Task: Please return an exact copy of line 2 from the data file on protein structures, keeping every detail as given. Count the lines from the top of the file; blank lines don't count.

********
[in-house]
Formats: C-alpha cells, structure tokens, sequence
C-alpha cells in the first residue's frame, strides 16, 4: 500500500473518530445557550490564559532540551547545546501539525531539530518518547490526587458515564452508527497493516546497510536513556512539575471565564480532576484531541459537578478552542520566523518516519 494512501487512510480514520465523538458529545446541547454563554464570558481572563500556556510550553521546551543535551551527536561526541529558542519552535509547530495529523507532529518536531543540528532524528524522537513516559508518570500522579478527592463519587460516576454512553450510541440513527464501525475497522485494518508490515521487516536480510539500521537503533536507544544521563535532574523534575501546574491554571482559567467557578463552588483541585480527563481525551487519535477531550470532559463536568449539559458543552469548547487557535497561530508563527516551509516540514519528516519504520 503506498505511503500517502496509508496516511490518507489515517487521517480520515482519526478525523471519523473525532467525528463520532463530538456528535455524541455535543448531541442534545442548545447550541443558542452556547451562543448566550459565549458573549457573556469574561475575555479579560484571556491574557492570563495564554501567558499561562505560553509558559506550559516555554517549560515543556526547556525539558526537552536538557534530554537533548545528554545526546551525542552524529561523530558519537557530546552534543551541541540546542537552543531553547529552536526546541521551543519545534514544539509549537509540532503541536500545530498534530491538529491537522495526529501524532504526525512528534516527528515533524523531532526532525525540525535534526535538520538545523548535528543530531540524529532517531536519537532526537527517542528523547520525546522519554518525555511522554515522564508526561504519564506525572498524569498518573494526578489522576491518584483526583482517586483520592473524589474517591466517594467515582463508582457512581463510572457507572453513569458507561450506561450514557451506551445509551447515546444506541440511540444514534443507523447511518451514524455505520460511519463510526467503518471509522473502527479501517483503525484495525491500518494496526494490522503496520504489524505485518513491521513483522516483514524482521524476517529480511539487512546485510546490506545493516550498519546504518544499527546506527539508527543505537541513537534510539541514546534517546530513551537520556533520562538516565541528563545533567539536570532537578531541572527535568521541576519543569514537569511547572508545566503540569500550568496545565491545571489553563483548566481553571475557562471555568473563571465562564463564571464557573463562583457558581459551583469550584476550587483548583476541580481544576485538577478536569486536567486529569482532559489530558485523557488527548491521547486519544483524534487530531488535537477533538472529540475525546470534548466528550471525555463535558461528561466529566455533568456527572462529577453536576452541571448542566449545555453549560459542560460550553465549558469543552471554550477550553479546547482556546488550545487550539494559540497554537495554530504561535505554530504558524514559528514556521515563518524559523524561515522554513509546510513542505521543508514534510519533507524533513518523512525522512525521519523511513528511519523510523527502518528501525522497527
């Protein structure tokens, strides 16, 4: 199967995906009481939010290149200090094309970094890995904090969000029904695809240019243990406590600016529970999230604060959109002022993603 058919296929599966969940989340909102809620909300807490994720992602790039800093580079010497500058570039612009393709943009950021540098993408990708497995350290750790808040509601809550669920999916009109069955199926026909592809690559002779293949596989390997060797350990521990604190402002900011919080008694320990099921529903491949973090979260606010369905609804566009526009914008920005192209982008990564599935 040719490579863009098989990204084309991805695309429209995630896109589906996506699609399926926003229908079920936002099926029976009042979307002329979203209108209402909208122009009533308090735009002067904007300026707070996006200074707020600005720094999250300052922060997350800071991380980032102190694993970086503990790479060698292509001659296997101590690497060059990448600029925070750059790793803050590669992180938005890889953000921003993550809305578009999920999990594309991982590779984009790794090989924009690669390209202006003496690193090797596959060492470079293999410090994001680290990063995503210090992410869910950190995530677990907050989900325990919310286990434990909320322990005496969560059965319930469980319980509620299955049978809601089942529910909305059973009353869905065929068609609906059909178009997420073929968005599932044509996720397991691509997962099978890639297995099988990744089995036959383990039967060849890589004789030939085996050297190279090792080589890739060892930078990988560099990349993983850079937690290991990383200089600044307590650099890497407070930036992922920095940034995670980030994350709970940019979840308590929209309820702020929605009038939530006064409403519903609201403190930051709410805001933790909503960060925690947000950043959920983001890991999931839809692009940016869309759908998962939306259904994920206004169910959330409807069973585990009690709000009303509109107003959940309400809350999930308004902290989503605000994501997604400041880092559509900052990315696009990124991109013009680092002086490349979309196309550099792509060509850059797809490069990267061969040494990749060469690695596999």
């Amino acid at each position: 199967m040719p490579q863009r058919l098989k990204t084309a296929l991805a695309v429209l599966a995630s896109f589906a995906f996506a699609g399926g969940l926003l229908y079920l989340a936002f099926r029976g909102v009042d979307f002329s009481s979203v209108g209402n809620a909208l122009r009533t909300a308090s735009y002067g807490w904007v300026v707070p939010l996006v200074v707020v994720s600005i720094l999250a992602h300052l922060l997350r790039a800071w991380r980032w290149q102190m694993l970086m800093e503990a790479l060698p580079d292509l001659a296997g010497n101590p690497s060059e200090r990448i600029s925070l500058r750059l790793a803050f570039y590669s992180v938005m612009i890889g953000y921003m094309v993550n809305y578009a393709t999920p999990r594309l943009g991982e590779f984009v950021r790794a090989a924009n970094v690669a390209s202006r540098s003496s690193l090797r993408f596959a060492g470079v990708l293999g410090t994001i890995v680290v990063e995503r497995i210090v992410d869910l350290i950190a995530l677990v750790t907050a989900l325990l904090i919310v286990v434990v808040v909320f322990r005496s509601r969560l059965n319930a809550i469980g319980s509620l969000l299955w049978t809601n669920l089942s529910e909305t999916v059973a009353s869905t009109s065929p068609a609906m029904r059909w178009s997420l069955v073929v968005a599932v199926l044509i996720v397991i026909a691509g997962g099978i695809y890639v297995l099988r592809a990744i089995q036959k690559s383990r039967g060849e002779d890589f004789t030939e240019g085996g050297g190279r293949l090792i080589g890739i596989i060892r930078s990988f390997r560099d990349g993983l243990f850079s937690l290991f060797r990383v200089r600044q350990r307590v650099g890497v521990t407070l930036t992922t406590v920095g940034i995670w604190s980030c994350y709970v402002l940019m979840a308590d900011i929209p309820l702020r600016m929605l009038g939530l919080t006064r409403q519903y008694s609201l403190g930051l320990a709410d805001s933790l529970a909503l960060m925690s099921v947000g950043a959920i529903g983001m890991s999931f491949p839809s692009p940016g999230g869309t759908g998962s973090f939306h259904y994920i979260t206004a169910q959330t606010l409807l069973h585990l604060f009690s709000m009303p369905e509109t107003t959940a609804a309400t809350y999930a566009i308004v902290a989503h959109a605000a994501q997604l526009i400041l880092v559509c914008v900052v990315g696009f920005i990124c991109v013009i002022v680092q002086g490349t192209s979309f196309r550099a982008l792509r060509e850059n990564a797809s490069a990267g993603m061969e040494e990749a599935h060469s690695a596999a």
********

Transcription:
Formats: C-alpha cells, structure tokens, sequence